Victor Hsu: “Separate humanitarian issue from politics”

[CanKor Brain Trust member Prof Victor Hsu was interviewed by The Korea Times correspondent Chung Min-uck on 25 March 2013. –CanKor]

Victor Hsu of Korea Development Institute (Photo by The Korea Times)

Victor Hsu of Korea Development Institute (Photo by The Korea Times)

Victor Hsu, 63, director of International Aid and Education at the state-run Korea Development Institute (KDI), believes humanitarian aid should be given to North Korea regardless of the political situation.

“Humanitarian aid should be separate from political considerations,” Hsu said in an interview with The Korea Times. “The humanitarian principle suggests that one must give assistance because there is need, and a human being is suffering or ill. So, the humanitarian imperative should be foremost.”

“Coming from the NGO community, I would like to emphasize that very strongly,” he added.

The KDI professor worked for World Vision International from 2005 to 2010, providing humanitarian aid to North Korea.

He was the national director for North Korea, overseeing various types of aid given to the isolated nation. Hsu was also with the U.S. National Council of Churches and the World Council of Churches, and visited the North numerous times during his career, since the 1980s.

“The operational environment is different in North Korea from what one might experience in other countries in the sense that there has to be very close cooperation with the government,” he said. “Without government approval, nothing can be done in terms of humanitarian intervention. But once an agreement is reached, it actually proceeds quite smoothly and, in fact, because of the facilitation of the government, so things tend to improve and proceed more efficiently than otherwise.”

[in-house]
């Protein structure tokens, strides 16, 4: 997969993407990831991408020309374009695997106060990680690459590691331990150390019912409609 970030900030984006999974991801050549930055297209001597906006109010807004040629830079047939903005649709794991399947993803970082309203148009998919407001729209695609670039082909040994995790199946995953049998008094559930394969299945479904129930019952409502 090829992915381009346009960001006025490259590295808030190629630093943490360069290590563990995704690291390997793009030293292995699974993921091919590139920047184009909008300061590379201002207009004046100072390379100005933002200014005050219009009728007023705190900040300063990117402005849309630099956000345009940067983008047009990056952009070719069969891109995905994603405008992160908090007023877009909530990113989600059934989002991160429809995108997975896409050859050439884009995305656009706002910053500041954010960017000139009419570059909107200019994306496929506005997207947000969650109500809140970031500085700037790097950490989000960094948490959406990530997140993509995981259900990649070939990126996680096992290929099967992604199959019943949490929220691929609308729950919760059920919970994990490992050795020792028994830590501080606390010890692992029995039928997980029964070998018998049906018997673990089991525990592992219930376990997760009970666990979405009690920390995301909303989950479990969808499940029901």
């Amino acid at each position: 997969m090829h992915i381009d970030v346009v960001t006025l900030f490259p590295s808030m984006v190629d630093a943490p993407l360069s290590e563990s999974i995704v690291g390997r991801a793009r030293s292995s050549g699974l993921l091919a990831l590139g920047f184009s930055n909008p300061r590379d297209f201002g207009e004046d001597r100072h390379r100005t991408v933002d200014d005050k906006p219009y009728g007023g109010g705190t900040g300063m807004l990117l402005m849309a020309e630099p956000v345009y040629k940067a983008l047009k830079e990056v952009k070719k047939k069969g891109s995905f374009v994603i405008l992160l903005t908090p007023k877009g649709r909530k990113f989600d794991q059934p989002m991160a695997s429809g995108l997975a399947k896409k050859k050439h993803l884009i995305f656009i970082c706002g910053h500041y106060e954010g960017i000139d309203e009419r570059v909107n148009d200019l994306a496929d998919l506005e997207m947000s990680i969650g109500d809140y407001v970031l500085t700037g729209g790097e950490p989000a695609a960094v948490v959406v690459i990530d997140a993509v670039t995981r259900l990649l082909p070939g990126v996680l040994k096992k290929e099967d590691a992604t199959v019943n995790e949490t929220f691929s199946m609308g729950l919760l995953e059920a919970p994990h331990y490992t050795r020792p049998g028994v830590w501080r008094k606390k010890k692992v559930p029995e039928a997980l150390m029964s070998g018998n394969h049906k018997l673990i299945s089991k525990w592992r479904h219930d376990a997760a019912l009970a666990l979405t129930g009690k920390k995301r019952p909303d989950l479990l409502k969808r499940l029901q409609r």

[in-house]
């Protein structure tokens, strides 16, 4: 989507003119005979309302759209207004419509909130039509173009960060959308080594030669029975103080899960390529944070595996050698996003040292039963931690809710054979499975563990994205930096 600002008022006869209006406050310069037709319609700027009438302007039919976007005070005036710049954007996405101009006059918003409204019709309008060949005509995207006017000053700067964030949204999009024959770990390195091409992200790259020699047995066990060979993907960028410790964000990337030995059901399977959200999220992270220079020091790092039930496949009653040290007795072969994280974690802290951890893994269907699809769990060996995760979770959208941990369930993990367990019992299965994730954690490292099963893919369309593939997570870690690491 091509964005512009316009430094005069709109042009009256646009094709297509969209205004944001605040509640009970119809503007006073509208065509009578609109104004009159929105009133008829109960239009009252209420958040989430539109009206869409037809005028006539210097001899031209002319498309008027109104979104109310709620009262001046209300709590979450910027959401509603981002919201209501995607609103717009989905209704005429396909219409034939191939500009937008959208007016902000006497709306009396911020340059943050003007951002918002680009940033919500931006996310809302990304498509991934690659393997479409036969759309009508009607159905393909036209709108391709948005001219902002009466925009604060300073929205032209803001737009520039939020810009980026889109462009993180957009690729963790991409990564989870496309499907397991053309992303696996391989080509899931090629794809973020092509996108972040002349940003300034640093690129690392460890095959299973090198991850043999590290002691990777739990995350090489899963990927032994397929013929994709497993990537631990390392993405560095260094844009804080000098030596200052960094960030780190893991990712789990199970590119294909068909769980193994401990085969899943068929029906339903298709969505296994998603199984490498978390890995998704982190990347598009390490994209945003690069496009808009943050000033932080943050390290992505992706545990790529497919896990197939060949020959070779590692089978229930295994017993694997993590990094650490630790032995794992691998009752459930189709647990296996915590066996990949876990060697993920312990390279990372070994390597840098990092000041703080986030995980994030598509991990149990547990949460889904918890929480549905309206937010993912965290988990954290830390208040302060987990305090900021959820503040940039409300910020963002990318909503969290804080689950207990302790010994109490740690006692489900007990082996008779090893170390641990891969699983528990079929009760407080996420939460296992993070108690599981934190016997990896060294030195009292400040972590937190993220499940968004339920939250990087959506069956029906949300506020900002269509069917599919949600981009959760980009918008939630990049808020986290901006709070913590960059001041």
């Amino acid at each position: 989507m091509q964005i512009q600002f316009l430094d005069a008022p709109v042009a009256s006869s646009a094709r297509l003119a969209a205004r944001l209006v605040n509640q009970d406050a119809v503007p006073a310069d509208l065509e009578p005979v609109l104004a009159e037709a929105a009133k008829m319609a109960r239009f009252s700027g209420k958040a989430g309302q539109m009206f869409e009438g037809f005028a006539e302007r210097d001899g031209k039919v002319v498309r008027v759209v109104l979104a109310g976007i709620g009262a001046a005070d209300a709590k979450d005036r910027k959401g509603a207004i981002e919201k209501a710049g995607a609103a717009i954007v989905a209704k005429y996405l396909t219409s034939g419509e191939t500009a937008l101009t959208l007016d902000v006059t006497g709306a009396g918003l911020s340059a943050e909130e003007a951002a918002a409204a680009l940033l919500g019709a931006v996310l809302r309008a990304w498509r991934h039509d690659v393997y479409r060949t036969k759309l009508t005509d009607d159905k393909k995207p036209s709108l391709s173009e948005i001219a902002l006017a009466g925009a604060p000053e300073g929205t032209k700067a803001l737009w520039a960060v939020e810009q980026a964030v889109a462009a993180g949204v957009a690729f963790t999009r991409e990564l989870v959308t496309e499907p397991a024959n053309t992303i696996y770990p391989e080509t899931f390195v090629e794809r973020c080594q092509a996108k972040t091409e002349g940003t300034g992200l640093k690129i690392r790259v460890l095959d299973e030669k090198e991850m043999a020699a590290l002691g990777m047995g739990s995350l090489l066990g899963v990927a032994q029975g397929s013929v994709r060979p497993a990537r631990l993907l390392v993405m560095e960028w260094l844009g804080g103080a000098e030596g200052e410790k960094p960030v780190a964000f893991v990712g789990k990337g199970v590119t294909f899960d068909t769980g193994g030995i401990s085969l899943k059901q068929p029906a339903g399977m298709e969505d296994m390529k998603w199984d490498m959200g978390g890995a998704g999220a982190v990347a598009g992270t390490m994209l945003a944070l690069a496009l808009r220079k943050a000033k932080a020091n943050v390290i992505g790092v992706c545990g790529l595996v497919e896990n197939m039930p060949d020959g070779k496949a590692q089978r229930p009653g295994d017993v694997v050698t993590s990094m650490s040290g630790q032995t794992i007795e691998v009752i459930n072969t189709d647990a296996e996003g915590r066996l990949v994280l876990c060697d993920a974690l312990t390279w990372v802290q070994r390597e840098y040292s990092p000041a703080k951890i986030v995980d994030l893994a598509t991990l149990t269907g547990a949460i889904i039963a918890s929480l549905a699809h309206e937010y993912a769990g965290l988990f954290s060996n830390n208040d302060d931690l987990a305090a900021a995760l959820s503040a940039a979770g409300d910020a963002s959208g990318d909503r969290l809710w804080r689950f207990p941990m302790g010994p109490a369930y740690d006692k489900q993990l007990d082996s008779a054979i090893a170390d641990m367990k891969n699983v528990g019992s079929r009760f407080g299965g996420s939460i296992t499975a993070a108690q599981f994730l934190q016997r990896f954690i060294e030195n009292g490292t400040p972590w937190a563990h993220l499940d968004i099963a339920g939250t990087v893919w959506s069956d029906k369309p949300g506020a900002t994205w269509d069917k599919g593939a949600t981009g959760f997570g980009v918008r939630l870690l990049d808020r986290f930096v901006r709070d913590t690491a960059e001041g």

Touching on the United Nations Human Rights Council’s launch of a Commission of Inquiry (COI), a probe into human rights violations in North Korea, Hsu raised concerns over its inaccessibility to North Korea.

“Setting up a COI is good because it reflects the grave concern of the international community,” he said. “But like the previous United Nations Special Rapporteur, they would not have access. So a COI, without data, without reliable information, without reliable cooperation of the North Korean government, I think it would be highly problematic.”

“Whatever report is made after the probe will not be authentic. There will always be a feel of superficiality,” he added.

As an alternative, the Taiwanese-American expert suggested that non-government sector personnel actively engage in the North Korea human rights issue.

“A COI is official and North Korea is accusing it of being politically motivated. So it is going to be difficult for the U.N. body to work properly,” he said. “The best approach would be through some other form including the private sector so that there can be more discussion of about human rights issues.”

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